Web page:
Dom Salvador

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Dom Salvador, (born 1938 in Rio Claro) stage name of Salvador da Silva Filho, is a Brazilian jazz/MPB pianist most notable for his Rio 65 Trio that featured the Brazilian jazz drummer Edison Machado and bassist Sergio Barrozo.[1] He also did tours of Europe with musicians like Sylvia Telles. In May 1976, he recorded his one and only American jazz album, My Family, for Muse Records in New York City. Over his long career, he has performed with musicians like Rubens Bassini, Jorge Ben, Elza Soares and Elis Regina, to name a few. In later life he formed the a trio[2]

He currently holds residency in Brooklyn, New York, at the River Cafe, and has done so since 1977.


As leader[edit]

  • Salvador Trio (Mocambo, 1965)
  • Rio 65 Trio (Philips, 1965)
  • Som, Sangue e Raca (CBS, 1971)
  • My Family (Muse, 1976)
  • Dom Salvador Trio (Imagem, 1995)
  • Tristeza (, 2002)
  • Transition with Duduka da Fonseca, Rogerio Botter Maio (Lua, 2003)
  • The Art of Samba Jazz (Salmarsi, 2010)

As sideman[edit]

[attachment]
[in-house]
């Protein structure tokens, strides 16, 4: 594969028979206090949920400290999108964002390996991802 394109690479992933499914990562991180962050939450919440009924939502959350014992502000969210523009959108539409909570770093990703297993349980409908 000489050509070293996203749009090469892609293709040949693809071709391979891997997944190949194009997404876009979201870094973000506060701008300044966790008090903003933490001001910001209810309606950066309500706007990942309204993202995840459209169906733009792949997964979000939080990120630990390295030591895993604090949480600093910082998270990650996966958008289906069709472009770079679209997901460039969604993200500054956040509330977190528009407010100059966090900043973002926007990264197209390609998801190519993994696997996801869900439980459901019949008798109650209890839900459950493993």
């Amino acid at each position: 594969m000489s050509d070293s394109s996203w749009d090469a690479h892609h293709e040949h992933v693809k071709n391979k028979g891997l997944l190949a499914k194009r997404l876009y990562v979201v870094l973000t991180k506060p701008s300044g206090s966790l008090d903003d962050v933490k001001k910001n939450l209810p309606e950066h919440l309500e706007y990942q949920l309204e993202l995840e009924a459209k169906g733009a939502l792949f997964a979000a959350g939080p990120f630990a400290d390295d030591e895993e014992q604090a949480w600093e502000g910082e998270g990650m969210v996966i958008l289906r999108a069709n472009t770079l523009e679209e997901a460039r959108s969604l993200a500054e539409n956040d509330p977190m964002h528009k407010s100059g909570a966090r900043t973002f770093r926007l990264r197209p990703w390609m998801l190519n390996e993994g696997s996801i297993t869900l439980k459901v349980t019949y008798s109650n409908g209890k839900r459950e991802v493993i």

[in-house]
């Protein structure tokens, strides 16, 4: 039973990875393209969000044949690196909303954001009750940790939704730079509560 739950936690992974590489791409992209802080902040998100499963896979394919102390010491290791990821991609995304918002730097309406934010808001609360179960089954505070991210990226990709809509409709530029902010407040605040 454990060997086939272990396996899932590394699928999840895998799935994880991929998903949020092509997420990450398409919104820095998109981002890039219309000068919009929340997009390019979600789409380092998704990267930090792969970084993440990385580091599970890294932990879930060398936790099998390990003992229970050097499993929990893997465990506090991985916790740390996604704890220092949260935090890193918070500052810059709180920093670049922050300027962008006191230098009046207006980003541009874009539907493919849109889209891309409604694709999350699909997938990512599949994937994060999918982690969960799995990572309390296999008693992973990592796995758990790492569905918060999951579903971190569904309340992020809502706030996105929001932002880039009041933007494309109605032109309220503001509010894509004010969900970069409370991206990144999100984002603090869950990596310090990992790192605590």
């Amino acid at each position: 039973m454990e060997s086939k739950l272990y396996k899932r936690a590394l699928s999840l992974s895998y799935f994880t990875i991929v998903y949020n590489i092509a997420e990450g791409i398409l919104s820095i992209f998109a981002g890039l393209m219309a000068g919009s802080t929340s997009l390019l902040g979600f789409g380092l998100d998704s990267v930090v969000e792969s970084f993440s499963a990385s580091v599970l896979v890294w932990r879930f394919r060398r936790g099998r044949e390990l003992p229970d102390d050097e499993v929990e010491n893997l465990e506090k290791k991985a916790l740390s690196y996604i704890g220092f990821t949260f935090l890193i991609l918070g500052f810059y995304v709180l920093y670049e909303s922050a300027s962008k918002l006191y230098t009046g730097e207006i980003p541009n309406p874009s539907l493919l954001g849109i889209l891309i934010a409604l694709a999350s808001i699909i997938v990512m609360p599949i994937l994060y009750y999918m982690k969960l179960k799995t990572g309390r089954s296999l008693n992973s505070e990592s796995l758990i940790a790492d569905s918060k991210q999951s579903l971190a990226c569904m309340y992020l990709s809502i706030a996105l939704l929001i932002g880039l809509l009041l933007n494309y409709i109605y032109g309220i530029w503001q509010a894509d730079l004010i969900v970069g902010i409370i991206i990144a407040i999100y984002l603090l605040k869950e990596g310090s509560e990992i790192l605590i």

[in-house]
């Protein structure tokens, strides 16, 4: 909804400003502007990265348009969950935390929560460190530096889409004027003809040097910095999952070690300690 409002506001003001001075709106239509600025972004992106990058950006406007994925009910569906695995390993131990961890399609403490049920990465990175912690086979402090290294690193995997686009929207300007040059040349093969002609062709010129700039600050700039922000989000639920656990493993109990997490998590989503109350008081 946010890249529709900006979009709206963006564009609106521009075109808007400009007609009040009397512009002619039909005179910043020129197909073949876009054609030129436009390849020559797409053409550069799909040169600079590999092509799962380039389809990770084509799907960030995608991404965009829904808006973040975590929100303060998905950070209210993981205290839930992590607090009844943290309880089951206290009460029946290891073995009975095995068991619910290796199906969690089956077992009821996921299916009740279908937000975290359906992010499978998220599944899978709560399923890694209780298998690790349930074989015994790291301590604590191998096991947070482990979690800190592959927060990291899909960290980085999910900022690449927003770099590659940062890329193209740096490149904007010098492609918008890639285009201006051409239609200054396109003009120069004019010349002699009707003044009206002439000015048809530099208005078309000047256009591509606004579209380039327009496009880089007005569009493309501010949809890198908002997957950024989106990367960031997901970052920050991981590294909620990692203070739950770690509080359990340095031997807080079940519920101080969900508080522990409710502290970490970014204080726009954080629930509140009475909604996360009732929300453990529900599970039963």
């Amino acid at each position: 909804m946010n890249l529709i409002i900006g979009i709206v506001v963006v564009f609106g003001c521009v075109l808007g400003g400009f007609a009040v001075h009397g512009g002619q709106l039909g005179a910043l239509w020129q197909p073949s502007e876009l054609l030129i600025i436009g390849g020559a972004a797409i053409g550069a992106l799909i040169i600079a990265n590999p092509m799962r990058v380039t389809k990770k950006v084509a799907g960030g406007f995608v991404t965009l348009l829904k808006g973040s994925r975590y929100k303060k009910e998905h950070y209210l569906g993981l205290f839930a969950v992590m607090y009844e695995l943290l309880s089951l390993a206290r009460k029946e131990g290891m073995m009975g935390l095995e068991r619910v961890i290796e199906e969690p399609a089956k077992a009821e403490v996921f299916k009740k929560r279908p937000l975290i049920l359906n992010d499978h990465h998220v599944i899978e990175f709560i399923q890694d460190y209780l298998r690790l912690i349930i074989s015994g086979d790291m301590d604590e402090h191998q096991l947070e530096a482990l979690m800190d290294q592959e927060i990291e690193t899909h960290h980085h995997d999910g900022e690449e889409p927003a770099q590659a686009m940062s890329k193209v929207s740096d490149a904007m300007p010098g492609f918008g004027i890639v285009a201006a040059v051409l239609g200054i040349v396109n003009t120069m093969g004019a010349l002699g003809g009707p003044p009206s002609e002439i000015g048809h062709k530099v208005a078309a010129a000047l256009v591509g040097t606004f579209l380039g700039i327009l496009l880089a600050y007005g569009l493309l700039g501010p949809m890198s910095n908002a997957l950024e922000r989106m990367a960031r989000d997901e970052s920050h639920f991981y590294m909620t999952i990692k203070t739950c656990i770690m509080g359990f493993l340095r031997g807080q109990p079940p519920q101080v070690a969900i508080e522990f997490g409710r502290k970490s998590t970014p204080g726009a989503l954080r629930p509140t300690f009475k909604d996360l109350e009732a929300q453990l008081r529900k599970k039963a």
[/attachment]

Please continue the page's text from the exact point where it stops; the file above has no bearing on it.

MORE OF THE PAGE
With Victor Assis Brasil

  • Toca Antonio Carlos Jobim (Quartin, 1970)
  • Esperanto (Tapecar, 1976)

With Robin Kenyatta

  • Nomusa (Muse, 1975)
  • Take the Heat Off Me (Jazz Dance, 1979)

With Herbie Mann

  • Sunbelt (Atlantic, 1978)
  • Mellow (Atlantic, 1981)

With Lloyd McNeill

  • Treasures (Baobab, 1976)
  • Tori (Baobab, 1978)
  • Elegia (Baobab, 1980)

With Dom Um Romao

  • Dom Um Romao (Muse, 1974)
  • Spirit of the Times (Muse, 1975)
  • Hotmosphere (Pablo, 1976)

With others


  1. ^ Kassel, Matthew (9 November 2018). "The Lounge Pianist Who Invented Samba Funk". The New York Times.
  2. ^ Neder, Alvaro. "Dom Salvador Biography". Allmusic. Retrieved 2007-06-24.

External links[edit]